Lorraine and James: Global Urban Literature was published in 2005. The tri-annual publication published and edited by Jasia Madden was a high quality, well reviewed publication.
Honestly I’d lost track of this gem of a magazine. I searched and found this message, the final entry, from the Lorraine and James blog, dated April of 2006:
Effective immediately, Lorraine and James is on hiatus. We are not sure how long this break will last or if we will have to simply call it a wrap – that remains to be seen.
As Editor, I appreciate all of the support and encouragement that I encountered along the way.
Best to all of you on your journey – Writer, may you find the prefect rhythm in your voice. Reader, may you discover and be changed by these worlds within great stories; worlds we might only dream of otherwise.
Lorraine and James
As far as I can tell, Vol. 1 Issue 2 of Lorraine and James was never released.
SLR: Street Literature Review was founded by Jason Claiborne, and Anthony White. I first saw this magazine at the Harlem Book Fair. Someone handed me the 2nd issue and I walked around until I found the SLR table and secured the inaugural issue shown here.
Editor-in-chief Blaine Martin pulled together a smart, visually appealing and informative magazine. The SLR team elevated a genre with the introduction of this magazine in 2007 — at a time where there were few other magazines showcasing Black book and authors. SLR demonstrated that they were the authoritative voice for Street or Hip-Hop Literature.
As far as I can tell SLR has published three issues since their inception. Indications are they plan to continue. I truly hope so.
Fire!! Devoted to Younger Negro Artists was a quarterly magazine first published in November 1926 and edited by Wallace Thurman. Thurman’s effort were supported by Langston Hughes, Zora Neale Hurston, Gwendolyn Bennett, Aaron Douglas, Richard Bruce and John Davis
The first issue, was the only issue of Fire!! ever published.
My copy of Fire!!, unfortunately, is just a replica of the original 1926 publication. The content of Fire!!, relatively mild by today’s standards, was quite controversial in it’s day. Fire! addressed sensitive issues directly including homosexuality, colorism in the Black community and prostitution.
The following quote best summarizes the importance of Fire!!:
At a time when Black writers were dependent on White editors and publishers, Wallace Thurman had the courage and foresight to plan and publish a quarterly magazine to provide opportunities for new talents. —source of quote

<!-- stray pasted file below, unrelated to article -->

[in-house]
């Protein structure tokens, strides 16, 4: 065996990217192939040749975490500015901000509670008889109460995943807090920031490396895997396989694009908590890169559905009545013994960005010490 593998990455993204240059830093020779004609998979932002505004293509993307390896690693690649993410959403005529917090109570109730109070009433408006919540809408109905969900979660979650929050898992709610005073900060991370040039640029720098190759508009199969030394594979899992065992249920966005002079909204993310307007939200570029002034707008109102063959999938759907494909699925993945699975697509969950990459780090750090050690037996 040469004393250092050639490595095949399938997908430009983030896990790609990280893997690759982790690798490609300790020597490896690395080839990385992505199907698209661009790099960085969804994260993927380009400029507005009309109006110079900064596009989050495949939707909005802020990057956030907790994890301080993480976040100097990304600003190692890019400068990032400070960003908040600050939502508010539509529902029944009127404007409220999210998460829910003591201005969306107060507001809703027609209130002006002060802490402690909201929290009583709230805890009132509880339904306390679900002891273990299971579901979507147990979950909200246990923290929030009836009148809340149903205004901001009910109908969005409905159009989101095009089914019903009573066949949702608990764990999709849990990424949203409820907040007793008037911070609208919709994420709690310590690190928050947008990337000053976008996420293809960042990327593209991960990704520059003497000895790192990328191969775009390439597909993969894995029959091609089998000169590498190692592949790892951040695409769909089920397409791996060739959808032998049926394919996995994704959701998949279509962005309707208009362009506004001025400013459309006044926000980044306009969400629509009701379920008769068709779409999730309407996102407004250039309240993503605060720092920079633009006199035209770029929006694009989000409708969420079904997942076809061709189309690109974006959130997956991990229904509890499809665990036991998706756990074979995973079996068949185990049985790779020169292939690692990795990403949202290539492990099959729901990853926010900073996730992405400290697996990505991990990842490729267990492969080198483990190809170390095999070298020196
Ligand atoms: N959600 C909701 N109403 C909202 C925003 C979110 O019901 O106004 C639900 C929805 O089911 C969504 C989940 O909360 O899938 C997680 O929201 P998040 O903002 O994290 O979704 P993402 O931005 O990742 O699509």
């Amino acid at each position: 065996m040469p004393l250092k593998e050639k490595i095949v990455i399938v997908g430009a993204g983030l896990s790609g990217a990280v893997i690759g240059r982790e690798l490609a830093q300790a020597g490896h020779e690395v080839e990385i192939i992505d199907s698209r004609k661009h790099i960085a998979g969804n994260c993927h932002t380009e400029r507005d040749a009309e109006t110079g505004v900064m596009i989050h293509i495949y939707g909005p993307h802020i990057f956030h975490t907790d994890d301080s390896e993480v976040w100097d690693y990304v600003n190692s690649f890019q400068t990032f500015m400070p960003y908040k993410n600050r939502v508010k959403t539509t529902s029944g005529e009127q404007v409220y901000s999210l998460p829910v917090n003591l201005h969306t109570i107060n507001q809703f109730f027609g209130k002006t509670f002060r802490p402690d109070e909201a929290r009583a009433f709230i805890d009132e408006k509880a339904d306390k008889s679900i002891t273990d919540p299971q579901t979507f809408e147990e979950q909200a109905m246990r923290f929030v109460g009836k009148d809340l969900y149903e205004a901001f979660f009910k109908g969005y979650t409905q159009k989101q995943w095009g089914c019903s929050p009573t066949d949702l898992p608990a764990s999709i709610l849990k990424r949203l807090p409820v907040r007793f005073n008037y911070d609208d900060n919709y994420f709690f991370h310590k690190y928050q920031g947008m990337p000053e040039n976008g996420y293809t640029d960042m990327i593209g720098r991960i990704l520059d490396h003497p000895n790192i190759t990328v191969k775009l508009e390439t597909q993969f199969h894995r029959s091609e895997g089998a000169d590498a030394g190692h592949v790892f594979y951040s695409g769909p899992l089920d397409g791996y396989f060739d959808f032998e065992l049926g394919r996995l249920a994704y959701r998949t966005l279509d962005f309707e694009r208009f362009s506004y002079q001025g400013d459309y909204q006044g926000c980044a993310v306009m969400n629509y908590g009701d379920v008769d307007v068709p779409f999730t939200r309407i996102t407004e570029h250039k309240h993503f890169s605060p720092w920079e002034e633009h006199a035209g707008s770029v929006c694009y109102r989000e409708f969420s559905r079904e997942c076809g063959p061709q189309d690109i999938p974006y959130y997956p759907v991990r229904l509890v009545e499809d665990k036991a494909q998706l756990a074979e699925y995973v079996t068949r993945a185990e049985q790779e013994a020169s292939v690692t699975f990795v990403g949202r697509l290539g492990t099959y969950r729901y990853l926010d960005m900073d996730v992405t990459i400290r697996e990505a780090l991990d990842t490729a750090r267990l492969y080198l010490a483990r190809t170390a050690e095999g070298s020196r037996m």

Almost 100 years later this very same courage is needed more than ever before.
Any success these magazines enjoyed is a function of their ability to corral the talents of writers, editors, photographers and other professionals to produce a quality publication. Of course a quality publication is not enough.
Magazines, especially our book and literary magazines need to be actively supported. Sure subscribing or making financial contributions are important but, we can also contribute our time and energy by helping to promote magazines that we enjoy and encouraging others to do the same.
I’ve also observed the most successful magazines, the ones that make it over the long haul, have figured out ways to do two things; (1) Show their supporters that they are appreciated and (2) Develop alliances with other entities even other magazines.
There are so many other magazines I could have written about. Some were left out simply because I did not have a copy of their first issue. Below I’ve included a short list of other literary or book magazines still in print:
- Journal of Hip Hop
- Killen Review of Arts & Letters
- African Voices Magazine
- Written Magazine
- mythium literary journal
- Tidal Basin Review
- phati’tude Literary Magazine
- Pluck! Journal of Affrilachian Arts and Culture
If you are aware of other book or literary magazines not listed please post them in the comments section. If I get enough entries perhaps I’ll write a part 2 — especially if I’m sent a copy of the first issue!
Admittedly this last publication, a comic book, does not belong with the rest. But it does relate to the special feelings associated with 1st issues and speaks to why people get really excited about reading.
I’m old enough to remember, when it was still a big deal to see a Black person on television and an average reader could know the names of all the Black writers published by the major publishing houses. This was a time were there were less than a handful of Black comic book characters and certainly no super heroes with their own comic book series.
In walks Luke Cage, Hero for Hire. The first issue was published by Marvel Comics in June of 1972 and featured the cover art of John Romita, Sr.
I purchased this comic and maybe the next 20 or so until I lost interest in comic books about about 35 years ago. My copy is not nearly as neat as the version depicted here, but it is still just as valuable to me.
Cage was the only super hero that I wanted to relate to — because he was Black! He was from Harlem and the action took place my neighborhood.
In hindsight, the fist Black super hero comic book series was introduced to capitalize on the popularity of Blaxploitation films of the era. From the eyes of this young boy, eager to see a Black superhero, Luke Cage was the man!
*Note about my books: I do have several hundred books in boxes ready for donation. If you are driving distance from Philadelphia area, and would like these books, please email me at firstname.lastname@example.org. You’ll need to be able to transport the books yourself and be prepared to you to take all of the books. The vast majority of book were written by African American writers have have been published within the last 10 years.